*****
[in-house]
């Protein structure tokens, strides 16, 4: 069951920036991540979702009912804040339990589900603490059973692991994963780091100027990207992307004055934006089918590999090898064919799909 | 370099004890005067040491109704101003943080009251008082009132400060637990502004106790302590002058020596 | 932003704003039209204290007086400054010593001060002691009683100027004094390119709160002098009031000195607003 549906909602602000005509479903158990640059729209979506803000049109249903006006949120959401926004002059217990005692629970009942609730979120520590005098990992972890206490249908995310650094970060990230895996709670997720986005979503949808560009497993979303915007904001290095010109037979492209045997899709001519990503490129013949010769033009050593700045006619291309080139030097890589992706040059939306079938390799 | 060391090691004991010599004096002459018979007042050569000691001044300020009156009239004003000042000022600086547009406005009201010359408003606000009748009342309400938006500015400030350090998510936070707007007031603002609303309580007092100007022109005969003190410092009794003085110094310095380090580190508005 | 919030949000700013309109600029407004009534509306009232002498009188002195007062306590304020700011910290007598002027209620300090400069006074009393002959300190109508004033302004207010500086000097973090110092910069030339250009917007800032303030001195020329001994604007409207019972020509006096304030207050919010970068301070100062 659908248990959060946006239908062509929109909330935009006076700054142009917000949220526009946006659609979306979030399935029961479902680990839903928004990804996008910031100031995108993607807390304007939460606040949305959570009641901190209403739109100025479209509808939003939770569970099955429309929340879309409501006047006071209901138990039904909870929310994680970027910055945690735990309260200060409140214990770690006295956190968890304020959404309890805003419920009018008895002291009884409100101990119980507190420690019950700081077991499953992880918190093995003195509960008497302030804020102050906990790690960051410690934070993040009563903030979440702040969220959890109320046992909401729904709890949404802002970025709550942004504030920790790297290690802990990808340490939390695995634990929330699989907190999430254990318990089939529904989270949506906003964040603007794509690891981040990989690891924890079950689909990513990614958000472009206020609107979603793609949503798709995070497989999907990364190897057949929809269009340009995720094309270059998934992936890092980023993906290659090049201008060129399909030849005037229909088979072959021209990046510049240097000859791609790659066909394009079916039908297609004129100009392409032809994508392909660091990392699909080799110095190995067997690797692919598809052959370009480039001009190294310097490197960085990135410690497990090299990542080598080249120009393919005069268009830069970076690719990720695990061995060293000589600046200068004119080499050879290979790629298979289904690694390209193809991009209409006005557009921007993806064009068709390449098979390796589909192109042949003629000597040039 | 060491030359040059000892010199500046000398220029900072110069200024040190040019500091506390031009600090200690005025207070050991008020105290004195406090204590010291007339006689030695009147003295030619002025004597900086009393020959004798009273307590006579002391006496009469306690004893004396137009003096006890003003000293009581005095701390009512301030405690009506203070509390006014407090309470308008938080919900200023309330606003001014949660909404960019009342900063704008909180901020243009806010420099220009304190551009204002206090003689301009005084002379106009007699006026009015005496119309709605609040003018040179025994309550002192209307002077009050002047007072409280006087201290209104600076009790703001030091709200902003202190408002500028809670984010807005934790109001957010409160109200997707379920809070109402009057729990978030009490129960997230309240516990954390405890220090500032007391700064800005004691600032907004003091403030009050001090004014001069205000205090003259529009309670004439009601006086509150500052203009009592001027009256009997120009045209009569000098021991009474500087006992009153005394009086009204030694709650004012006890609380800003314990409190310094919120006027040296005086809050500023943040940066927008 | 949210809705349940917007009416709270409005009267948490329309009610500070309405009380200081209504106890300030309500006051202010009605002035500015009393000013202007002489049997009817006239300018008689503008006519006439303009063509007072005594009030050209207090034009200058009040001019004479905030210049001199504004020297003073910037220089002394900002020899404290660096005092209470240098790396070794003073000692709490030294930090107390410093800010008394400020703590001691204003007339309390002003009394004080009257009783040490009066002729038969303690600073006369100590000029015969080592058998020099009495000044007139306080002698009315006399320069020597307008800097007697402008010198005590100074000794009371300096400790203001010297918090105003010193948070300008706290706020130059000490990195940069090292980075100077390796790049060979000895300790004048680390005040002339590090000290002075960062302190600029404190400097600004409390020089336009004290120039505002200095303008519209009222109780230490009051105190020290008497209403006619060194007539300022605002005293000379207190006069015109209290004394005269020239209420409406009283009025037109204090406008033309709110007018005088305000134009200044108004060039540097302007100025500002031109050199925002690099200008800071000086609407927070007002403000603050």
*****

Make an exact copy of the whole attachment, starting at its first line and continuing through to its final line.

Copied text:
[in-house]
């Protein structure tokens, strides 16, 4: 069951920036991540979702009912804040339990589900603490059973692991994963780091100027990207992307004055934006089918590999090898064919799909 | 370099004890005067040491109704101003943080009251008082009132400060637990502004106790302590002058020596 | 932003704003039209204290007086400054010593001060002691009683100027004094390119709160002098009031000195607003 549906909602602000005509479903158990640059729209979506803000049109249903006006949120959401926004002059217990005692629970009942609730979120520590005098990992972890206490249908995310650094970060990230895996709670997720986005979503949808560009497993979303915007904001290095010109037979492209045997899709001519990503490129013949010769033009050593700045006619291309080139030097890589992706040059939306079938390799 | 060391090691004991010599004096002459018979007042050569000691001044300020009156009239004003000042000022600086547009406005009201010359408003606000009748009342309400938006500015400030350090998510936070707007007031603002609303309580007092100007022109005969003190410092009794003085110094310095380090580190508005 | 919030949000700013309109600029407004009534509306009232002498009188002195007062306590304020700011910290007598002027209620300090400069006074009393002959300190109508004033302004207010500086000097973090110092910069030339250009917007800032303030001195020329001994604007409207019972020509006096304030207050919010970068301070100062 659908248990959060946006239908062509929109909330935009006076700054142009917000949220526009946006659609979306979030399935029961479902680990839903928004990804996008910031100031995108993607807390304007939460606040949305959570009641901190209403739109100025479209509808939003939770569970099955429309929340879309409501006047006071209901138990039904909870929310994680970027910055945690735990309260200060409140214990770690006295956190968890304020959404309890805003419920009018008895002291009884409100101990119980507190420690019950700081077991499953992880918190093995003195509960008497302030804020102050906990790690960051410690934070993040009563903030979440702040969220959890109320046992909401729904709890949404802002970025709550942004504030920790790297290690802990990808340490939390695995634990929330699989907190999430254990318990089939529904989270949506906003964040603007794509690891981040990989690891924890079950689909990513990614958000472009206020609107979603793609949503798709995070497989999907990364190897057949929809269009340009995720094309270059998934992936890092980023993906290659090049201008060129399909030849005037229909088979072959021209990046510049240097000859791609790659066909394009079916039908297609004129100009392409032809994508392909660091990392699909080799110095190995067997690797692919598809052959370009480039001009190294310097490197960085990135410690497990090299990542080598080249120009393919005069268009830069970076690719990720695990061995060293000589600046200068004119080499050879290979790629298979289904690694390209193809991009209409006005557009921007993806064009068709390449098979390796589909192109042949003629000597040039 | 060491030359040059000892010199500046000398220029900072110069200024040190040019500091506390031009600090200690005025207070050991008020105290004195406090204590010291007339006689030695009147003295030619002025004597900086009393020959004798009273307590006579002391006496009469306690004893004396137009003096006890003003000293009581005095701390009512301030405690009506203070509390006014407090309470308008938080919900200023309330606003001014949660909404960019009342900063704008909180901020243009806010420099220009304190551009204002206090003689301009005084002379106009007699006026009015005496119309709605609040003018040179025994309550002192209307002077009050002047007072409280006087201290209104600076009790703001030091709200902003202190408002500028809670984010807005934790109001957010409160109200997707379920809070109402009057729990978030009490129960997230309240516990954390405890220090500032007391700064800005004691600032907004003091403030009050001090004014001069205000205090003259529009309670004439009601006086509150500052203009009592001027009256009997120009045209009569000098021991009474500087006992009153005394009086009204030694709650004012006890609380800003314990409190310094919120006027040296005086809050500023943040940066927008 | 949210809705349940917007009416709270409005009267948490329309009610500070309405009380200081209504106890300030309500006051202010009605002035500015009393000013202007002489049997009817006239300018008689503008006519006439303009063509007072005594009030050209207090034009200058009040001019004479905030210049001199504004020297003073910037220089002394900002020899404290660096005092209470240098790396070794003073000692709490030294930090107390410093800010008394400020703590001691204003007339309390002003009394004080009257009783040490009066002729038969303690600073006369100590000029015969080592058998020099009495000044007139306080002698009315006399320069020597307008800097007697402008010198005590100074000794009371300096400790203001010297918090105003010193948070300008706290706020130059000490990195940069090292980075100077390796790049060979000895300790004048680390005040002339590090000290002075960062302190600029404190400097600004409390020089336009004290120039505002200095303008519209009222109780230490009051105190020290008497209403006619060194007539300022605002005293000379207190006069015109209290004394005269020239209420409406009283009025037109204090406008033309709110007018005088305000134009200044108004060039540097302007100025500002031109050199925002690099200008800071000086609407927070007002403000603050």